President Trump threatened to impose tariffs on Mexico if it didn’t change its border policies. In the short period between Trump’s threat and his deal with Mexico announced Friday night to crack down on illegal immigrants in Mexico, headlines all but screamed: "Avocados will get more expensive if Trump taxes Mexican imports."
Apparently, some Americans were expected to buckle on that pressure.
Indeed, the world remembered D-Day this week, and the thousands who gave their lives. Part of that war effort also saw Americans withstand rationing of essentials such as gasoline, butter and sugar. It was a sad commentary that today’s Americans are unwilling to sacrifice higher avocado prices for a greater good.
Meanwhile, President Trump proved his doubters wrong once again.
While the Democratic Congress refused to fund serious border protection, Trump went his own way and crafted a deal. While conservatives, many Republicans and even some on the left, excoriated the president for supposedly abandoning the holy grail of free trade by threatening tariffs on Mexico, Trump went about his business and did what other politicians refused to do. He found a promising way to decrease illegal immigration.
Trading on terms that increase our long-term problems by enriching those who mean to do us harm at least warrants a discussion.
The real story here is not that Trump made a deal. That was predictable. Mexico has a vulnerable economy and the U.S. economy is far, far stronger. Mexico had and still does have more to lose and so it made a deal. Leveraging your superior bargaining power is part of the art of the deal.
The reaction to Trump’s potential tariffs, on the other hand, raises a serious question.
Are any Americans willing to suffer any inconvenience at all for the sake of American foreign policy or a greater American good?
For the record, I am a free trader. If we had a world without tariffs, economic activity would substantially increase and standards of living would rise around the world. That is good for everyone and may even reduce war as some nations open their societies up to economic freedom.
The pursuit of free trade, however, is not the only policy consideration our country faces. Indeed, the United States is constantly beset with foreign policy considerations that require us to use economic levers that run contrary to the pursuit of free trade.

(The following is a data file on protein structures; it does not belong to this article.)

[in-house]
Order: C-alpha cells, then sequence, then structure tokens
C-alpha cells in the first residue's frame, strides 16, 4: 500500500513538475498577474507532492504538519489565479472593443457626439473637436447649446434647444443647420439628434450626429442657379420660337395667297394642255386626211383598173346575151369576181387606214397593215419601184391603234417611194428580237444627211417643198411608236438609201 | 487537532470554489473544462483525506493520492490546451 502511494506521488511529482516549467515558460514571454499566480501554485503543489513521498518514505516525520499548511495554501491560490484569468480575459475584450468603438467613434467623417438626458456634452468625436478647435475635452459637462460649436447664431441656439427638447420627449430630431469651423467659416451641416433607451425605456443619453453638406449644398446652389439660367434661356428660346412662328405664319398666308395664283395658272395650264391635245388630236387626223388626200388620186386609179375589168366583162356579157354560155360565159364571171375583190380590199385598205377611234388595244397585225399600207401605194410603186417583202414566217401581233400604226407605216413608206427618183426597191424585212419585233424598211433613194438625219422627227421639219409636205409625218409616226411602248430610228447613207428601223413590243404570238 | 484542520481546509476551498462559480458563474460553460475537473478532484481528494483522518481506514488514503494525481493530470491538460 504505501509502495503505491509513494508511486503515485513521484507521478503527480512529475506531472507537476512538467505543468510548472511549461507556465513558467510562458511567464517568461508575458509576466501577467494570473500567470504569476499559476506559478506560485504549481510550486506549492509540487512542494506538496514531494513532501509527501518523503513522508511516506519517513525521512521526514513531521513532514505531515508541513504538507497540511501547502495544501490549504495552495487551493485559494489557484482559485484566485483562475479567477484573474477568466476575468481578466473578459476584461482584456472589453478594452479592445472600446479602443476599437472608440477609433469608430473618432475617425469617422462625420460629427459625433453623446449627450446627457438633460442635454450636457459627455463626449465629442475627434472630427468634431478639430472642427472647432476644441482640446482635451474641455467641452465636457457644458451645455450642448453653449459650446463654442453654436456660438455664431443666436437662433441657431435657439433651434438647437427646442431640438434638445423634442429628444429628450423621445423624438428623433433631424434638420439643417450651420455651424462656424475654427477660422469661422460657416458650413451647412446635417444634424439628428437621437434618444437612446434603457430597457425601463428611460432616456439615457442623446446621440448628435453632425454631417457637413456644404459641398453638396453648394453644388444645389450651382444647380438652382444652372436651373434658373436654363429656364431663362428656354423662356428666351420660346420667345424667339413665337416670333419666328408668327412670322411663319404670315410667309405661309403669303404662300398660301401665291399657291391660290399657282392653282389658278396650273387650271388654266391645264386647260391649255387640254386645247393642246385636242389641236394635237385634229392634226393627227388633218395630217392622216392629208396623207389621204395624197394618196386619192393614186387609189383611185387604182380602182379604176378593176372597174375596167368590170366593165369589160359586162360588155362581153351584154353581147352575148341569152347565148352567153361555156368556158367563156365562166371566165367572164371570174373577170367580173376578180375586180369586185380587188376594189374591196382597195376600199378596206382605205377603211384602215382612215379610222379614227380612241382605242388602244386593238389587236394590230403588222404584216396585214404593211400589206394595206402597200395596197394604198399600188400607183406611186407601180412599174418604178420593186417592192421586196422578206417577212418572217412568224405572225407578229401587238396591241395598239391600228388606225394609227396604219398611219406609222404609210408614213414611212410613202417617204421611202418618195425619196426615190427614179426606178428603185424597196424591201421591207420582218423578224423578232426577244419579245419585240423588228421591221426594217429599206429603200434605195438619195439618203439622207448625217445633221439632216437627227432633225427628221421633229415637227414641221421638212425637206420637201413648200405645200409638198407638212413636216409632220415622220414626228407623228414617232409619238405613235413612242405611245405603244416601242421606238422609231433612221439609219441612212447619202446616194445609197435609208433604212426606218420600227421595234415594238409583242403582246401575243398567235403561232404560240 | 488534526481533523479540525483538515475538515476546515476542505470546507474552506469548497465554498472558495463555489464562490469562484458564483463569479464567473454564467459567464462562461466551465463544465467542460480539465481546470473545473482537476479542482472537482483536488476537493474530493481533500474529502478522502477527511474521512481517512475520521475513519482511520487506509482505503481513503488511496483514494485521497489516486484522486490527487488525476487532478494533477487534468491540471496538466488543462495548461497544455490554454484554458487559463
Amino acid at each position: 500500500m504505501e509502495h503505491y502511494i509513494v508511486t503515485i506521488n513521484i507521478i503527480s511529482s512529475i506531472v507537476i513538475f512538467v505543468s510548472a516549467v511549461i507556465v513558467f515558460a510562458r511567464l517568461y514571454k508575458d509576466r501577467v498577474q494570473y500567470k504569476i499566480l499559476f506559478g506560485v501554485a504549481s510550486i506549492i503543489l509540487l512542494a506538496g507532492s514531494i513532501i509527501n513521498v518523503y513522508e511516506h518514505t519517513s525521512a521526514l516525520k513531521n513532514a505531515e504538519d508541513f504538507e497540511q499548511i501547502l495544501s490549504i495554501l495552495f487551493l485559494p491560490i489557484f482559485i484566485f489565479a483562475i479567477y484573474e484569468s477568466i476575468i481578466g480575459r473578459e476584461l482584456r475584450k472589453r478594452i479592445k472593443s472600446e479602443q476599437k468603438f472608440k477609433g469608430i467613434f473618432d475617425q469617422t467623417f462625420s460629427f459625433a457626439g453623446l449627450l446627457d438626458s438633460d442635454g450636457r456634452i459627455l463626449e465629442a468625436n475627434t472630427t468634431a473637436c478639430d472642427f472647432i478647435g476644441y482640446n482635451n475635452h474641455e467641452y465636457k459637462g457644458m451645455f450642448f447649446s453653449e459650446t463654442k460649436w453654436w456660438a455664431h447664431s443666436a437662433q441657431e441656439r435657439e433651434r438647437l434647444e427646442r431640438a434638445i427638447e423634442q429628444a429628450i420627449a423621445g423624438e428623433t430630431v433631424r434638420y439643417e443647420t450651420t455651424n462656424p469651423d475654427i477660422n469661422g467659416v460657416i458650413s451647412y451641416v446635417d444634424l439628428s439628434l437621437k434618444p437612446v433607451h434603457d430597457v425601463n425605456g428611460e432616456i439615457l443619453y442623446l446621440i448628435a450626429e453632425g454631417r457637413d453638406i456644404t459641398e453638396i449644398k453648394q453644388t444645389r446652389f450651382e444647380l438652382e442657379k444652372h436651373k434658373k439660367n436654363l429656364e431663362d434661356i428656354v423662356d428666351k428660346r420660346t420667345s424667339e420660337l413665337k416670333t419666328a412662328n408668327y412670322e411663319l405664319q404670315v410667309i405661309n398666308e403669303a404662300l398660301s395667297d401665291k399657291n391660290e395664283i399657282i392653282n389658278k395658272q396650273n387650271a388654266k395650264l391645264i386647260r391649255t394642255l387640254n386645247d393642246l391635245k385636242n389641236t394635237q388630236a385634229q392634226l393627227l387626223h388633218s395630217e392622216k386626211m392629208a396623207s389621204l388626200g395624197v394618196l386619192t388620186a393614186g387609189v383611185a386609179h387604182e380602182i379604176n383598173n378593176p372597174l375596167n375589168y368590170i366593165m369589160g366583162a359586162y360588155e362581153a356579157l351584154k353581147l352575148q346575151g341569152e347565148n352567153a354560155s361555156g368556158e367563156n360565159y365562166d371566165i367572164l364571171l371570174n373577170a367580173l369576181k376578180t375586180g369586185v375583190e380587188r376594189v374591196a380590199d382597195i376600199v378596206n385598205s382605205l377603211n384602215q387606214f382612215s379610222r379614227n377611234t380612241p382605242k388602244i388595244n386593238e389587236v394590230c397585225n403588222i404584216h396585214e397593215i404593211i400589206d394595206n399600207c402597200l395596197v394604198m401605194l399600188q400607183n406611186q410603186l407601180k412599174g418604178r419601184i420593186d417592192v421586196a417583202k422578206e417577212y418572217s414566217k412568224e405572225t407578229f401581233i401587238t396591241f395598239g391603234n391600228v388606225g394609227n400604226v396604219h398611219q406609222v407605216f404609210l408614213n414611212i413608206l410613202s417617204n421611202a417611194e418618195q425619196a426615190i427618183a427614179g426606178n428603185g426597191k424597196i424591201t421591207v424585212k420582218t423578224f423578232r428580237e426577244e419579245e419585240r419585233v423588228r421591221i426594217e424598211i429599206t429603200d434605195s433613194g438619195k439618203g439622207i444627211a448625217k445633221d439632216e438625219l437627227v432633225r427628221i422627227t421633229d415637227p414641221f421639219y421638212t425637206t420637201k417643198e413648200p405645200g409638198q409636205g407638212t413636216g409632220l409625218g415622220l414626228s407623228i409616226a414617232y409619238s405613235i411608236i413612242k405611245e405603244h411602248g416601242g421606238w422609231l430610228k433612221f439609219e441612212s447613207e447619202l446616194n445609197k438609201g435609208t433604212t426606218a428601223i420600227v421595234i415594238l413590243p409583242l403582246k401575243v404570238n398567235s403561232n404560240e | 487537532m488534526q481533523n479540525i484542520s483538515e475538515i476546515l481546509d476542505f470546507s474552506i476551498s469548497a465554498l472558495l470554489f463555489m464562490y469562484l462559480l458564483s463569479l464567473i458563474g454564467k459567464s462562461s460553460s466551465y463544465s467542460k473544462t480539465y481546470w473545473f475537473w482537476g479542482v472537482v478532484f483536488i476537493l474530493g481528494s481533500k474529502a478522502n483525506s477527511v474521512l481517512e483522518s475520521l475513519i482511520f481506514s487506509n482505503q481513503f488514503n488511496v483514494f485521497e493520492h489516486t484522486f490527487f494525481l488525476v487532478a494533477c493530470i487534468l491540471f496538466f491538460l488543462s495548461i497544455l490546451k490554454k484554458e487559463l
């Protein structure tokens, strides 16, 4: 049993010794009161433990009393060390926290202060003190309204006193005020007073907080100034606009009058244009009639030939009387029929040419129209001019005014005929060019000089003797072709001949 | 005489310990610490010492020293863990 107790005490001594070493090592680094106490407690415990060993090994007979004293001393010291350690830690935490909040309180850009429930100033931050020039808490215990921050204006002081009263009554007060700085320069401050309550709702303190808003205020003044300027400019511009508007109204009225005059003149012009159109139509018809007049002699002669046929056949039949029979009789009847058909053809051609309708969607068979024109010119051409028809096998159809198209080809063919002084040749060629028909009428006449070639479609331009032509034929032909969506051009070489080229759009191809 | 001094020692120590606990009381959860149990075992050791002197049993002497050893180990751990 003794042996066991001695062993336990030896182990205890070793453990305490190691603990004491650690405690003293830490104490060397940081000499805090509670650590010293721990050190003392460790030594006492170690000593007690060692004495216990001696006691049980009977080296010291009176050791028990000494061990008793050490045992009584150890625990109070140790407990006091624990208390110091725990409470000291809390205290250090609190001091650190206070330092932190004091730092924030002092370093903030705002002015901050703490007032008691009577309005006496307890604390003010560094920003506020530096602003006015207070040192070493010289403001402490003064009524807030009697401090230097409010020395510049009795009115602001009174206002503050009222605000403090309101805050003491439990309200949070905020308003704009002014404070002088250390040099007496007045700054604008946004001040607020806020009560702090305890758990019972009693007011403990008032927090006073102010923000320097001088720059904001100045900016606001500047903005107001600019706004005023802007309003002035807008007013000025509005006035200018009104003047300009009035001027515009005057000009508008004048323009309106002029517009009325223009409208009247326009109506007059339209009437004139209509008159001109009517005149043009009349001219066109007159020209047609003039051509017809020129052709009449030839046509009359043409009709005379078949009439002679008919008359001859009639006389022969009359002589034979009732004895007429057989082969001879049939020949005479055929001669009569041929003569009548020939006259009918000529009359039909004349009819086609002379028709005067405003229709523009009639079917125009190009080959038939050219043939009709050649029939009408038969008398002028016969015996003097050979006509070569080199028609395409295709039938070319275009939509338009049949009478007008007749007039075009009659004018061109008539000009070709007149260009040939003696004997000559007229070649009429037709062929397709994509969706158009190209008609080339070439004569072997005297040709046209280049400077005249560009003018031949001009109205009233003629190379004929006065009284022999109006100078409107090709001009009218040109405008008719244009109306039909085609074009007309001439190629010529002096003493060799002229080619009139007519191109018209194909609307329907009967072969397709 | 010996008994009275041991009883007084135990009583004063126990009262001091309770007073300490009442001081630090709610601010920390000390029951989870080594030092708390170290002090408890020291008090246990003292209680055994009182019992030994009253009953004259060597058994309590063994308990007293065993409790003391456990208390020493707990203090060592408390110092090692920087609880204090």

For instance, in 2018, the U.S. had economic sanctions in force against the Balkans, Belarus, Burma, Cote D'Ivoire (Ivory Coast), Cuba, the Democratic Republic of Congo, Iran, Iraq, Liberia, North Korea, Sudan, Syria, and Zimbabwe. Since then, we sanctioned Burundi, Darfur, Somalia and individuals in Russia, Venezuela, Yemen and Nicaragua.
Those countries, and in some instances individuals within those countries, are all bad actors we are seeking to punish. Diplomatically demanding that those countries or people behave according to international norms often does not work. Short of a military response, the U.S. imposes economic sanctions after diplomacy alone does not work.
Presumably, those objecting to the Trump tariffs know that the sanctions against North Korea – and those other countries and people – reduce trade opportunities for Americans. After all, sanctions are tariffs by a different name that are meant to restrict trade or abolish it altogether.
Do the tariff objectors want us to lift sanctions on North Korea? As for Russia, do they really think Trump should lift the sanctions against the Russians who interfered in the 2016 election because it restricts free trade?
Are the Trump tariff objectors really demanding, in the name of free trade, to remove free trade reducing economic sanctions as a foreign policy tool? Wouldn’t that reduce our choices to just two: diplomacy or war? And wouldn’t that increase the possibility of war and loss of life – not to mention increased spending and taxes?
On a different front, one of the worst foreign policy decisions in American history was our energy policies between the 1960s and 2016. Our decision to buy oil abroad from dictatorships militarily opposed to us (such as Iran and Russia), enriched those countries. Indeed, we overpaid them for energy we could have developed at home.
Having more money helped those authoritarian governments do bad things. That trade, therefore, increased our defense costs because we had to militarily deal with those trade-strengthened provocative countries. Now we worry that Iran will get a nuclear weapon. Russia appears to be the only focus of the Democrats.
All of which brings us to China. Despite what former Vice President Joe Biden says, China has outlined plans to displace the United States on the global stage. The Chinese are our adversary in many ways and that dynamic will grow right along with their military.
Should America freely trade with China, on its terms, while China seeks such global hegemony? Aren’t China’s goals detrimental to American interests at home and abroad, short- and long-term?
Did we learn nothing from our mistaken energy policies of the 1970s and beyond? Or should we stop enriching China on its terms?
The actions of the Mexican government with respect to illegal immigration, along with Mexico's inaction on drugs and violence along the border, represent a far more significant problem for the U.S. than anything Burundi has done. Serious action is warranted before members of the Islamic State follow through on their plan to use our porous border to initiate an attack.
Perhaps Trump should have simply threatened sanctions against Mexico instead of tariffs. The hue and cry would have been less. On the other hand, trading on terms that increase our long-term problems by enriching those who mean to do us harm at least warrants a discussion. There's much more at stake than the horrifying cost of avocados.